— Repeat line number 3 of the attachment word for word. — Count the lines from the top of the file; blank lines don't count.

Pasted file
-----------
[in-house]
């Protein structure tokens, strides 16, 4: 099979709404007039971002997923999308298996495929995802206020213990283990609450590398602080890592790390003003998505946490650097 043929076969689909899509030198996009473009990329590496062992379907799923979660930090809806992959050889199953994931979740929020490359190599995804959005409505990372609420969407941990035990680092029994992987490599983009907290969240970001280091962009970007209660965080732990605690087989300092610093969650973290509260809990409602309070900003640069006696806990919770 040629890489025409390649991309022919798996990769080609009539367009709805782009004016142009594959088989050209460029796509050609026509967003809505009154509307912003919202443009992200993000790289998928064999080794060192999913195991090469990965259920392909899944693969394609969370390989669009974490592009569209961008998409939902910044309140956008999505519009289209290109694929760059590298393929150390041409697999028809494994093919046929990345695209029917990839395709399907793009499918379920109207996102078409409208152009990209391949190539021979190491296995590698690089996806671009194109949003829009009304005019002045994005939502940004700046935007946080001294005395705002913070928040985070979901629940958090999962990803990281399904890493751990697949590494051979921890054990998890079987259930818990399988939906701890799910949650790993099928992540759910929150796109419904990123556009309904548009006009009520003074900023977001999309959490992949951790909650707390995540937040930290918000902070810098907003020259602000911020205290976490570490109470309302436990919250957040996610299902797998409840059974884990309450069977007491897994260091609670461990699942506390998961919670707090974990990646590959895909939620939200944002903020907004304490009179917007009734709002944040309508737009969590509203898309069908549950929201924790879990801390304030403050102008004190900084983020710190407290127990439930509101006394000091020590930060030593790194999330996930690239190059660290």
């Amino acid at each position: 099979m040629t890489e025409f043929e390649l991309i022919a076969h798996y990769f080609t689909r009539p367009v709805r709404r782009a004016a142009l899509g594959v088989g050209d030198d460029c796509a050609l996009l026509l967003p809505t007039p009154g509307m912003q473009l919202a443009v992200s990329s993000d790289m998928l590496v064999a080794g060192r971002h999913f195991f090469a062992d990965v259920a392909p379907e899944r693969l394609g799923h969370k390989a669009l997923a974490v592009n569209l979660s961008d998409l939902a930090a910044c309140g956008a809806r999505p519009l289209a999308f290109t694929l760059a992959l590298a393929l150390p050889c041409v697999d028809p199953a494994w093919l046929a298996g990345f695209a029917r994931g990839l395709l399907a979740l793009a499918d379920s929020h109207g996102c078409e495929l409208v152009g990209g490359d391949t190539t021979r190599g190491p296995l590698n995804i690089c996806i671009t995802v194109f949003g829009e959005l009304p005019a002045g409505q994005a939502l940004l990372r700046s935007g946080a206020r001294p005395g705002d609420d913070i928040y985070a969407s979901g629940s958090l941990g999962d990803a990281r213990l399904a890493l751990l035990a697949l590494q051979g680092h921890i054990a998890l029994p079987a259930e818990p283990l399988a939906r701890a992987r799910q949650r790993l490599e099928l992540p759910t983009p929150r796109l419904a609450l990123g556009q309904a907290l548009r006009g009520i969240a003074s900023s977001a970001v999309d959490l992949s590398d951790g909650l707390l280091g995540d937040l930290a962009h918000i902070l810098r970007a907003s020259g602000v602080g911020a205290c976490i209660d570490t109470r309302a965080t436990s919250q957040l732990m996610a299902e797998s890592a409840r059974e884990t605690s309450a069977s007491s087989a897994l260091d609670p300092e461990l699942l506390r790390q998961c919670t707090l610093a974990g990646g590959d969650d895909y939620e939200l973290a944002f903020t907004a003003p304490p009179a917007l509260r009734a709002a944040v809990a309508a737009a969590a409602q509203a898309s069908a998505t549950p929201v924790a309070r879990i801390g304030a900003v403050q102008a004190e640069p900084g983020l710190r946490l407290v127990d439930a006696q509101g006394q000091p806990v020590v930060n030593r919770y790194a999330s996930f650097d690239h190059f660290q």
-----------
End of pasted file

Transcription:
């Amino acid at each position: 099979m040629t890489e025409f043929e390649l991309i022919a076969h798996y990769f080609t689909r009539p367009v709805r709404r782009a004016a142009l899509g594959v088989g050209d030198d460029c796509a050609l996009l026509l967003p809505t007039p009154g509307m912003q473009l919202a443009v992200s990329s993000d790289m998928l590496v064999a080794g060192r971002h999913f195991f090469a062992d990965v259920a392909p379907e899944r693969l394609g799923h969370k390989a669009l997923a974490v592009n569209l979660s961008d998409l939902a930090a910044c309140g956008a809806r999505p519009l289209a999308f290109t694929l760059a992959l590298a393929l150390p050889c041409v697999d028809p199953a494994w093919l046929a298996g990345f695209a029917r994931g990839l395709l399907a979740l793009a499918d379920s929020h109207g996102c078409e495929l409208v152009g990209g490359d391949t190539t021979r190599g190491p296995l590698n995804i690089c996806i671009t995802v194109f949003g829009e959005l009304p005019a002045g409505q994005a939502l940004l990372r700046s935007g946080a206020r001294p005395g705002d609420d913070i928040y985070a969407s979901g629940s958090l941990g999962d990803a990281r213990l399904a890493l751990l035990a697949l590494q051979g680092h921890i054990a998890l029994p079987a259930e818990p283990l399988a939906r701890a992987r799910q949650r790993l490599e099928l992540p759910t983009p929150r796109l419904a609450l990123g556009q309904a907290l548009r006009g009520i969240a003074s900023s977001a970001v999309d959490l992949s590398d951790g909650l707390l280091g995540d937040l930290a962009h918000i902070l810098r970007a907003s020259g602000v602080g911020a205290c976490i209660d570490t109470r309302a965080t436990s919250q957040l732990m996610a299902e797998s890592a409840r059974e884990t605690s309450a069977s007491s087989a897994l260091d609670p300092e461990l699942l506390r790390q998961c919670t707090l610093a974990g990646g590959d969650d895909y939620e939200l973290a944002f903020t907004a003003p304490p009179a917007l509260r009734a709002a944040v809990a309508a737009a969590a409602q509203a898309s069908a998505t549950p929201v924790a309070r879990i801390g304030a900003v403050q102008a004190e640069p900084g983020l710190r946490l407290v127990d439930a006696q509101g006394q000091p806990v020590v930060n030593r919770y790194a999330s996930f650097d690239h190059f660290q």